If you are still scratching your head about the concept of NFTs (non-fungible tokens), wait until you hear about smart contracts. Smart contracts are a new innovation, revolutionizing transactions on the Ethereum blockchain. Smart contracts came out around 2015, but only recently became discussed and applied in broader contexts. A smart contract is an agreement between two or more parties that self-executes according to specific terms and conditions are written into lines of programmed code. The program code within the smart contract is executed when predetermined conditions are met.
One of the many fascinating applications of smart contracts relates to intellectual property. When programmed correctly, certain intellectual property rights can be secured, transferred, protected, and authenticated. This is revolutionary in terms of reducing transaction fees, eliminating third parties, and simplifying blockchain transactions. As smart contract coders become more skilled at writing in diverse programming languages, the possibilities for smart contract applications have increased even more. Today, businesses, artists, and investors look to smart contracts as a way to further protect their assets, increase and automate trade of them, and expand their markets.
Of note, smart contracts are written in computer code by computer programmers. The computer programmers must have a clear understanding of what the contracting parties want and the terms of their agreement. It is in this part of the development of the agreement that lawyers and programmers must communicate well with one another because the finished contract will be uploaded to the blockchain and become their final agreement that cannot be amended unless they have incorporated such options into the smart contract.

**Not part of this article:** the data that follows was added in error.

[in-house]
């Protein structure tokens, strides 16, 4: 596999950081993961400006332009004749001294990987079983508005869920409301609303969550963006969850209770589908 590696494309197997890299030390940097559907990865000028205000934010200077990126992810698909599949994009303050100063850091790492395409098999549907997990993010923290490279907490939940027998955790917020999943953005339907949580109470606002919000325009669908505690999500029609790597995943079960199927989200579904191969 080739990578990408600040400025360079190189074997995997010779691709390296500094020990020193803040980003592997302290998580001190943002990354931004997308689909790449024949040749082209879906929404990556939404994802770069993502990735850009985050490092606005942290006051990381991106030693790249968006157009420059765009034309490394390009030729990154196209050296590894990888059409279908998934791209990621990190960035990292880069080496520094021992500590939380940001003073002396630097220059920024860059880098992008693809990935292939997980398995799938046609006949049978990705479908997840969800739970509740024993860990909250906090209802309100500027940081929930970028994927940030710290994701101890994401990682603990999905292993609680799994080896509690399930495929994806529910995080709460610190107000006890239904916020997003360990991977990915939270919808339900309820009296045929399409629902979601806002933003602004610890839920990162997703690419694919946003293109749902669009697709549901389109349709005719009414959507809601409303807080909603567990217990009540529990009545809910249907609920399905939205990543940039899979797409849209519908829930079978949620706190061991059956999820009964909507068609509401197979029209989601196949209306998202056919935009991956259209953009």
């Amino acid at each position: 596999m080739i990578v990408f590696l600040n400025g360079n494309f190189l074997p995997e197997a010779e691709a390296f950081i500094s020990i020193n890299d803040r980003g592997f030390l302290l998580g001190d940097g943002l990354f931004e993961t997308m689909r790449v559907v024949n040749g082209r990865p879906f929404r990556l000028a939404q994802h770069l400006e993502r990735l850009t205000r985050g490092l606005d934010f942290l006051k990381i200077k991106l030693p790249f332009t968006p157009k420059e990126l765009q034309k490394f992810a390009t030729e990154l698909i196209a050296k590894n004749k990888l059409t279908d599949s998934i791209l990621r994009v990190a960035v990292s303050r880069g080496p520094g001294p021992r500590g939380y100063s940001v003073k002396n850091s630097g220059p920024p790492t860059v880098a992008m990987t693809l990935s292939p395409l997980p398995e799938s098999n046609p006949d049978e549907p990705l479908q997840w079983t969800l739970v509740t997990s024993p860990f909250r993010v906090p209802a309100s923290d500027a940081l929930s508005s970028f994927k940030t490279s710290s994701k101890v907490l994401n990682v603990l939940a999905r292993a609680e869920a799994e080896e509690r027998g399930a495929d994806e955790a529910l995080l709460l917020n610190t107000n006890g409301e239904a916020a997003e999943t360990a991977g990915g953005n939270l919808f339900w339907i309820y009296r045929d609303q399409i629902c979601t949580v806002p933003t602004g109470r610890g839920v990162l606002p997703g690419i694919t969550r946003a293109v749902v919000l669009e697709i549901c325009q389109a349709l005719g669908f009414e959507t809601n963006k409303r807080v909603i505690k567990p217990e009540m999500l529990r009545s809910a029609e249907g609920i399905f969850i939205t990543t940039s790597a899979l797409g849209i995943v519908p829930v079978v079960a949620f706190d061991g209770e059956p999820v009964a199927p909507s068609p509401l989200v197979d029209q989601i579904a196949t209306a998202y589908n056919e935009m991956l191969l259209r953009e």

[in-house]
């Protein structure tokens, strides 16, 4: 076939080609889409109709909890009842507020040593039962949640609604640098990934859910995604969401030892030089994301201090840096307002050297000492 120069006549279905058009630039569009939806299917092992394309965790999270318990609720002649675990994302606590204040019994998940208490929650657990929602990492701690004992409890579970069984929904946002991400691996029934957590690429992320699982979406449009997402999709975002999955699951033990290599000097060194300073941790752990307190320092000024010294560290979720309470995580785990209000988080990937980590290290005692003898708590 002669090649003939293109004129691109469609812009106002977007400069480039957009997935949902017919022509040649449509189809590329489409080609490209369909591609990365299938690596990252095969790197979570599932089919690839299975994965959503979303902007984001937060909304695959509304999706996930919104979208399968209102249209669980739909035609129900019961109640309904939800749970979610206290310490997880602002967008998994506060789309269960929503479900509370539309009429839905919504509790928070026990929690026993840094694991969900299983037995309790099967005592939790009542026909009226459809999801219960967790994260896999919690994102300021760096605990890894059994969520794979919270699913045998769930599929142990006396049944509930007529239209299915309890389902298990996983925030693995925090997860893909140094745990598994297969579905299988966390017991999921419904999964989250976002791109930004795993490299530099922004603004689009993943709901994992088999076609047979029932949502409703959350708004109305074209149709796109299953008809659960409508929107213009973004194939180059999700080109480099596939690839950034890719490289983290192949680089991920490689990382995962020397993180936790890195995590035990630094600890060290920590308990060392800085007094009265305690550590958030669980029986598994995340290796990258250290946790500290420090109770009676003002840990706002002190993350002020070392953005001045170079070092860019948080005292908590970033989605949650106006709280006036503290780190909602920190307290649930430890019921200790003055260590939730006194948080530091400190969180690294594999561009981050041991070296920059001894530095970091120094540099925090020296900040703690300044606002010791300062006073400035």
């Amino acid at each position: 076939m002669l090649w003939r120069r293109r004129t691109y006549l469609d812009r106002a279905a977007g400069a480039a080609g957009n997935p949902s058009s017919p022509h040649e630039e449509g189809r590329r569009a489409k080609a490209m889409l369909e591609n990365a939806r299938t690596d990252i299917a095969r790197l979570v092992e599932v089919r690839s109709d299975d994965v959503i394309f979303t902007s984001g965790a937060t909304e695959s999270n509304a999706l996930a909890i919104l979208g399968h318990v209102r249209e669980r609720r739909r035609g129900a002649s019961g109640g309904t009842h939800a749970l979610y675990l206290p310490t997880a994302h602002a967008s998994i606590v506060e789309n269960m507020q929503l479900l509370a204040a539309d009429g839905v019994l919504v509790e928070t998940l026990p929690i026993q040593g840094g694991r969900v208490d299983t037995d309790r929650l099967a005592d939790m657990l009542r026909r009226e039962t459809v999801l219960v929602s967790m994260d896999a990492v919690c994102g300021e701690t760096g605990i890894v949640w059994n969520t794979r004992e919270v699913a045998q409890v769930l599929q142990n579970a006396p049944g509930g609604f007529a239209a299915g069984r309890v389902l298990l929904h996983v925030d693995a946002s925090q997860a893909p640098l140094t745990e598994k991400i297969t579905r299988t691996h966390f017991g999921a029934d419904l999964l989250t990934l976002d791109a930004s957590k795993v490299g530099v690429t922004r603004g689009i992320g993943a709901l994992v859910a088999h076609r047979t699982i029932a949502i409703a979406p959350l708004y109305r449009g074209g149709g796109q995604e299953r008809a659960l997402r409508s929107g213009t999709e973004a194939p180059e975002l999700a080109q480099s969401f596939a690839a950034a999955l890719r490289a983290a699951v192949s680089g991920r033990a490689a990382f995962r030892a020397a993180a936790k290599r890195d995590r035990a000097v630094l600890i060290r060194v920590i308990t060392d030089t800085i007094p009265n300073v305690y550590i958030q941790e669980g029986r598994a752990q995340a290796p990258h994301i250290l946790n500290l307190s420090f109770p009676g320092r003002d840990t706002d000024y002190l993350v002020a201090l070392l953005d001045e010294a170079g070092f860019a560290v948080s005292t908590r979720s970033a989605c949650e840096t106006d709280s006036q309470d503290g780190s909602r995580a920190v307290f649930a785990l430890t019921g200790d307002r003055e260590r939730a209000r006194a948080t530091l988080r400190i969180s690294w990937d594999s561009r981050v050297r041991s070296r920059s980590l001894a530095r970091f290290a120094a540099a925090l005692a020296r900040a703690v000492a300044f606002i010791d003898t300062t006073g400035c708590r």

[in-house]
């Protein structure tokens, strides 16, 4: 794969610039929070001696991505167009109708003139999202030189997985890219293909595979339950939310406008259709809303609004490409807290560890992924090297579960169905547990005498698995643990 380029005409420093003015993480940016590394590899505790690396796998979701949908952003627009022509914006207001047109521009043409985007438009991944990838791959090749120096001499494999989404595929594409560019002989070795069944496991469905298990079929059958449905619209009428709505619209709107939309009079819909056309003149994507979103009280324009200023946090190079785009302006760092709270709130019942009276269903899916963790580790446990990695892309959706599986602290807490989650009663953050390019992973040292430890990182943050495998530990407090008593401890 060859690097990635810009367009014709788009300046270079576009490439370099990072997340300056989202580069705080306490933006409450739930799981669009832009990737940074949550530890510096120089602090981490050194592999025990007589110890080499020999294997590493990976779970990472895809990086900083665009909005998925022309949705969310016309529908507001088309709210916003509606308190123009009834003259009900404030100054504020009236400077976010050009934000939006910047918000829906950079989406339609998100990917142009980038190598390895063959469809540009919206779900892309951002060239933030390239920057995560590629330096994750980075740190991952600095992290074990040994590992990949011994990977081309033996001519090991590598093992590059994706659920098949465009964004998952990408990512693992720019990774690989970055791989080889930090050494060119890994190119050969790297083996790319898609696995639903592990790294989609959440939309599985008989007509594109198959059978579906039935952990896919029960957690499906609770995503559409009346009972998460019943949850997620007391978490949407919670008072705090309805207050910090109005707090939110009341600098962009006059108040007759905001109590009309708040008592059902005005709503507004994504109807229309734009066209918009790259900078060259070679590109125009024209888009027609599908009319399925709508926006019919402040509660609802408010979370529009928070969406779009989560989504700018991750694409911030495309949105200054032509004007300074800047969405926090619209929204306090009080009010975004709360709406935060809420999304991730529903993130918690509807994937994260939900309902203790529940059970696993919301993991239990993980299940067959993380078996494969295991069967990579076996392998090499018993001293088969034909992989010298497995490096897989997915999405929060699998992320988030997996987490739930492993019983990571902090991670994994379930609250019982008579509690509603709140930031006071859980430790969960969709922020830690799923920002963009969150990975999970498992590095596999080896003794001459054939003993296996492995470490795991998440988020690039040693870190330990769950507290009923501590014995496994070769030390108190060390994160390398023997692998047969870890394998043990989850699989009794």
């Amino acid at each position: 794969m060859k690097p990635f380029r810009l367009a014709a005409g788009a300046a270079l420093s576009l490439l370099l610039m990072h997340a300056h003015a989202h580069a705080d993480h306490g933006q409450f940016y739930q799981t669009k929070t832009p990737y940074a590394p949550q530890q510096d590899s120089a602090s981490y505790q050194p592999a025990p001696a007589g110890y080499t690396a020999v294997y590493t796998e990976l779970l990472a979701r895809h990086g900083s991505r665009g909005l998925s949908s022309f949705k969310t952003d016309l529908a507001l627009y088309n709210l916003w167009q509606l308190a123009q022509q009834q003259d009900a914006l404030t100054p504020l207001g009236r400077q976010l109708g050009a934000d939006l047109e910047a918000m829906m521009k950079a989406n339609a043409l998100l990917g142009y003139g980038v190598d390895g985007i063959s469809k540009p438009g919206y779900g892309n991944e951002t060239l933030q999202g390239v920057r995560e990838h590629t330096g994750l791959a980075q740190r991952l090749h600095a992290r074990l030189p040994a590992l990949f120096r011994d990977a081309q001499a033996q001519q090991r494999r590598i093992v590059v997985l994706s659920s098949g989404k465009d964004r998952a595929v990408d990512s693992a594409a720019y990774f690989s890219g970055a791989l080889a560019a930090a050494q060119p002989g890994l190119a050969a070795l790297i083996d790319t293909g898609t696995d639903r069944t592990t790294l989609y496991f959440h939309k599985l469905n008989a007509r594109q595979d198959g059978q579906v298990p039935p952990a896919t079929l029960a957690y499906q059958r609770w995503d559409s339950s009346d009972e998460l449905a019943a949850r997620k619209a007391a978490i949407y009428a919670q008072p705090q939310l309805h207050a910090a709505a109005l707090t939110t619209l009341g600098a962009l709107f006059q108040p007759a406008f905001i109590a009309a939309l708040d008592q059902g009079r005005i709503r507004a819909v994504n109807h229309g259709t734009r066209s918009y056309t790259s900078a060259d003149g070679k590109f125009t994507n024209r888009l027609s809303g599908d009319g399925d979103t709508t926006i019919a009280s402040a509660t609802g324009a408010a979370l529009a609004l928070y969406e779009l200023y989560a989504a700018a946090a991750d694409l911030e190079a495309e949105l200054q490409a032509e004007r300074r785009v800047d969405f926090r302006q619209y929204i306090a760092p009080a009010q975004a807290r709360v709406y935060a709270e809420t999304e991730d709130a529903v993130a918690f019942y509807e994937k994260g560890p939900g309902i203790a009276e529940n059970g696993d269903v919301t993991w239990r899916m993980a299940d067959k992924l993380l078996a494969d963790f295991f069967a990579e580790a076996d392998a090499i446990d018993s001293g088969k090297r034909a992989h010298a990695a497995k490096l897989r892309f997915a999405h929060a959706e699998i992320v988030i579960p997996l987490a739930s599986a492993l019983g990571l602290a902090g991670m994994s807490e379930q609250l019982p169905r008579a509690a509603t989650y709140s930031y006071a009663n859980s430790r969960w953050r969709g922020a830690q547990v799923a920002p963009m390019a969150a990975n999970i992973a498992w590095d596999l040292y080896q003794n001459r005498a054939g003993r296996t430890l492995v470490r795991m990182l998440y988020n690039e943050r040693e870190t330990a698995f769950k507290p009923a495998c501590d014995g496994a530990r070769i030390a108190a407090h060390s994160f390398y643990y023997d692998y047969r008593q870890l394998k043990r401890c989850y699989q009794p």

Moreover, smart contracts, in general, are not easily amended or terminated, do not provide room for negotiation after they have been executed, and are incredibly inflexible compared to their paper counterparts. So, contracting parties must do their best to include ambiguous language into their smart contracts. They must also include the terms and conditions that enable the contracting parties to accept partial or delayed performance and/or payments. Such arrangements are necessary if contracting parties are to do business together and maintain their commercial relationship.
Understanding underlying intellectual property law is imperative when businesses and artists want to enter into different kinds of contracts, protect a variety of interests, and use the smart contracts to authenticate their ownership and control of the creative work’s IP rights. In short, smart contracts can be used to do the following:
· Authenticate copyrighted works
· Transfer fund during the sale of IP rights